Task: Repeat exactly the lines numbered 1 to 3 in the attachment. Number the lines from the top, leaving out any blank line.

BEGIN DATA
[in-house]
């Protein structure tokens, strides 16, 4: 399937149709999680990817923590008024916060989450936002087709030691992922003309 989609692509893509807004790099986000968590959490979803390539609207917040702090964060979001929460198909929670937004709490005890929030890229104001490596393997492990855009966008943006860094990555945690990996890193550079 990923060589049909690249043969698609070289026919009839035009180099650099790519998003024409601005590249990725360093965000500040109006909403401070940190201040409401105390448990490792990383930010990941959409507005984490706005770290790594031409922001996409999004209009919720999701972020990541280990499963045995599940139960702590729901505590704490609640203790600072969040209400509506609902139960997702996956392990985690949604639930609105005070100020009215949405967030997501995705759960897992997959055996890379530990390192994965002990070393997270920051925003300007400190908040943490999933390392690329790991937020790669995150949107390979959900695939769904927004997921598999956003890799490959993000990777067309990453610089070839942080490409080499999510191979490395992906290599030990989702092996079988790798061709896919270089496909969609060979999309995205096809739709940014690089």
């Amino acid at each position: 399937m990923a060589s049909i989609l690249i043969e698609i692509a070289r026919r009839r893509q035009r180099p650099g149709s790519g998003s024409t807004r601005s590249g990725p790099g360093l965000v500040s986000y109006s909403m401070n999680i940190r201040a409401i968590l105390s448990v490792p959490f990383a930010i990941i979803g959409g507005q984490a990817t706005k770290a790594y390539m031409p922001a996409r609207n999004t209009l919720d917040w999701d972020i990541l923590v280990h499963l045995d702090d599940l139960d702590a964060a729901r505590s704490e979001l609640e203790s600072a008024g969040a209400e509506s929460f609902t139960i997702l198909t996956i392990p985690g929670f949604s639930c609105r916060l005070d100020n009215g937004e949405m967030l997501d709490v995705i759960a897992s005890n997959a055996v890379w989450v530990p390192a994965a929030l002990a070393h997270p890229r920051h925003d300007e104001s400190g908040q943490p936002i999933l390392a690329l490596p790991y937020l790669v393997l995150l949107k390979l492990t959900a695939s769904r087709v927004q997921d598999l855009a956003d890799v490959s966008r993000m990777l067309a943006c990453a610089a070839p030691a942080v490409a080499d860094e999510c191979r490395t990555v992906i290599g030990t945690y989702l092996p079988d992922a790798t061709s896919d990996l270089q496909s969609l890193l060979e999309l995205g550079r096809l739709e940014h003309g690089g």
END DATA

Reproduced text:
[in-house]
């Protein structure tokens, strides 16, 4: 399937149709999680990817923590008024916060989450936002087709030691992922003309 989609692509893509807004790099986000968590959490979803390539609207917040702090964060979001929460198909929670937004709490005890929030890229104001490596393997492990855009966008943006860094990555945690990996890193550079 990923060589049909690249043969698609070289026919009839035009180099650099790519998003024409601005590249990725360093965000500040109006909403401070940190201040409401105390448990490792990383930010990941959409507005984490706005770290790594031409922001996409999004209009919720999701972020990541280990499963045995599940139960702590729901505590704490609640203790600072969040209400509506609902139960997702996956392990985690949604639930609105005070100020009215949405967030997501995705759960897992997959055996890379530990390192994965002990070393997270920051925003300007400190908040943490999933390392690329790991937020790669995150949107390979959900695939769904927004997921598999956003890799490959993000990777067309990453610089070839942080490409080499999510191979490395992906290599030990989702092996079988790798061709896919270089496909969609060979999309995205096809739709940014690089």
């Amino acid at each position: 399937m990923a060589s049909i989609l690249i043969e698609i692509a070289r026919r009839r893509q035009r180099p650099g149709s790519g998003s024409t807004r601005s590249g990725p790099g360093l965000v500040s986000y109006s909403m401070n999680i940190r201040a409401i968590l105390s448990v490792p959490f990383a930010i990941i979803g959409g507005q984490a990817t706005k770290a790594y390539m031409p922001a996409r609207n999004t209009l919720d917040w999701d972020i990541l923590v280990h499963l045995d702090d599940l139960d702590a964060a729901r505590s704490e979001l609640e203790s600072a008024g969040a209400e509506s929460f609902t139960i997702l198909t996956i392990p985690g929670f949604s639930c609105r916060l005070d100020n009215g937004e949405m967030l997501d709490v995705i759960a897992s005890n997959a055996v890379w989450v530990p390192a994965a929030l002990a070393h997270p890229r920051h925003d300007e104001s400190g908040q943490p936002i999933l390392a690329l490596p790991y937020l790669v393997l995150l949107k390979l492990t959900a695939s769904r087709v927004q997921d598999l855009a956003d890799v490959s966008r993000m990777l067309a943006c990453a610089a070839p030691a942080v490409a080499d860094e999510c191979r490395t990555v992906i290599g030990t945690y989702l092996p079988d992922a790798t061709s896919d990996l270089q496909s969609l890193l060979e999309l995205g550079r096809l739709e940014h003309g690089g």